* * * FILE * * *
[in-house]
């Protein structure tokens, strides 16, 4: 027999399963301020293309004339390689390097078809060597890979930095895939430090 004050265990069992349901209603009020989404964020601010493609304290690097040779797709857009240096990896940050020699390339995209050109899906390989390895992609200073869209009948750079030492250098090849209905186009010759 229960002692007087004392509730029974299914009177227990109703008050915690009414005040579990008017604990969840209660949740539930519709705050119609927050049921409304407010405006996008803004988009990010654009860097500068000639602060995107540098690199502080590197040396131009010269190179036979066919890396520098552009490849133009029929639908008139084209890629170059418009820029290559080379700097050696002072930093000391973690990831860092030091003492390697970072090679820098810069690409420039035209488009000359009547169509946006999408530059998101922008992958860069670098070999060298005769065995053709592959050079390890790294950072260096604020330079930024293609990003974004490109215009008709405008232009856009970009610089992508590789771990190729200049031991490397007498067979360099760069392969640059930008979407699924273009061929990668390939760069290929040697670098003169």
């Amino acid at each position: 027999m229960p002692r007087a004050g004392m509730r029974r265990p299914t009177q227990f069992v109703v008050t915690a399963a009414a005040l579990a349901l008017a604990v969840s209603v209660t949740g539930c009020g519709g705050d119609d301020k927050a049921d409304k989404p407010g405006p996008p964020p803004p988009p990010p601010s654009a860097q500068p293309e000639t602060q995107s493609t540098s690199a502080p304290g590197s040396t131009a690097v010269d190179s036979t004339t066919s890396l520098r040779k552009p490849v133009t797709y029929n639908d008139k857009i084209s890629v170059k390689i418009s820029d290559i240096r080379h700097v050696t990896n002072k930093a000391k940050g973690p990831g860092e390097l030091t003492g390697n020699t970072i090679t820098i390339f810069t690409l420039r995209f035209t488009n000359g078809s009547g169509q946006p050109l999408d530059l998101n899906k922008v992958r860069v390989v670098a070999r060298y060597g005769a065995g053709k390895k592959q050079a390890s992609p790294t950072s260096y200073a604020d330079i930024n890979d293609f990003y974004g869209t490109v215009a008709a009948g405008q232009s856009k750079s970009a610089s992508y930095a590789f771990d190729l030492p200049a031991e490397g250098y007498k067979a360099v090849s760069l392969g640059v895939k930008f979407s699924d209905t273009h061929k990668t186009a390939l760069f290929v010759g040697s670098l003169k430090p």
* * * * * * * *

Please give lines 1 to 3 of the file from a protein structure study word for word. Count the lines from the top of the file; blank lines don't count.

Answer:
[in-house]
């Protein structure tokens, strides 16, 4: 027999399963301020293309004339390689390097078809060597890979930095895939430090 004050265990069992349901209603009020989404964020601010493609304290690097040779797709857009240096990896940050020699390339995209050109899906390989390895992609200073869209009948750079030492250098090849209905186009010759 229960002692007087004392509730029974299914009177227990109703008050915690009414005040579990008017604990969840209660949740539930519709705050119609927050049921409304407010405006996008803004988009990010654009860097500068000639602060995107540098690199502080590197040396131009010269190179036979066919890396520098552009490849133009029929639908008139084209890629170059418009820029290559080379700097050696002072930093000391973690990831860092030091003492390697970072090679820098810069690409420039035209488009000359009547169509946006999408530059998101922008992958860069670098070999060298005769065995053709592959050079390890790294950072260096604020330079930024293609990003974004490109215009008709405008232009856009970009610089992508590789771990190729200049031991490397007498067979360099760069392969640059930008979407699924273009061929990668390939760069290929040697670098003169």
């Amino acid at each position: 027999m229960p002692r007087a004050g004392m509730r029974r265990p299914t009177q227990f069992v109703v008050t915690a399963a009414a005040l579990a349901l008017a604990v969840s209603v209660t949740g539930c009020g519709g705050d119609d301020k927050a049921d409304k989404p407010g405006p996008p964020p803004p988009p990010p601010s654009a860097q500068p293309e000639t602060q995107s493609t540098s690199a502080p304290g590197s040396t131009a690097v010269d190179s036979t004339t066919s890396l520098r040779k552009p490849v133009t797709y029929n639908d008139k857009i084209s890629v170059k390689i418009s820029d290559i240096r080379h700097v050696t990896n002072k930093a000391k940050g973690p990831g860092e390097l030091t003492g390697n020699t970072i090679t820098i390339f810069t690409l420039r995209f035209t488009n000359g078809s009547g169509q946006p050109l999408d530059l998101n899906k922008v992958r860069v390989v670098a070999r060298y060597g005769a065995g053709k390895k592959q050079a390890s992609p790294t950072s260096y200073a604020d330079i930024n890979d293609f990003y974004g869209t490109v215009a008709a009948g405008q232009s856009k750079s970009a610089s992508y930095a590789f771990d190729l030492p200049a031991e490397g250098y007498k067979a360099v090849s760069l392969g640059v895939k930008f979407s699924d209905t273009h061929k990668t186009a390939l760069f290929v010759g040697s670098l003169k430090p």